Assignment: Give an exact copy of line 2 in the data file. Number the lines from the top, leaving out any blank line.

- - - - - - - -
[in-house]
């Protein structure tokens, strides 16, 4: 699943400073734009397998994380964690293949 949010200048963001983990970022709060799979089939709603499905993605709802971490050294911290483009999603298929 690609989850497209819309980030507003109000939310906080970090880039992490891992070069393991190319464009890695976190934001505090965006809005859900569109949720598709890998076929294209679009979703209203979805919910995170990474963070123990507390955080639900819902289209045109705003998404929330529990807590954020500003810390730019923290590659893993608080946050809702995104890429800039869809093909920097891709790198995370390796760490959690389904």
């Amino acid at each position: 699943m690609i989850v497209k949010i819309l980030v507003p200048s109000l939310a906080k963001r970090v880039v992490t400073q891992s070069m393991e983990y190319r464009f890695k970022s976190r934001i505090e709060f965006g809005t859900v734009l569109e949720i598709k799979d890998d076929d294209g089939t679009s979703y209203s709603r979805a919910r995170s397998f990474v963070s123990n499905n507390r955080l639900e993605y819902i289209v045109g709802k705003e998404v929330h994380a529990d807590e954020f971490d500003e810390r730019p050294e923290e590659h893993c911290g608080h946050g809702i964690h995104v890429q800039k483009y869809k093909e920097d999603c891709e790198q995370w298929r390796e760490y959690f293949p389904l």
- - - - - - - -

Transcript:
């Protein structure tokens, strides 16, 4: 699943400073734009397998994380964690293949 949010200048963001983990970022709060799979089939709603499905993605709802971490050294911290483009999603298929 690609989850497209819309980030507003109000939310906080970090880039992490891992070069393991190319464009890695976190934001505090965006809005859900569109949720598709890998076929294209679009979703209203979805919910995170990474963070123990507390955080639900819902289209045109705003998404929330529990807590954020500003810390730019923290590659893993608080946050809702995104890429800039869809093909920097891709790198995370390796760490959690389904």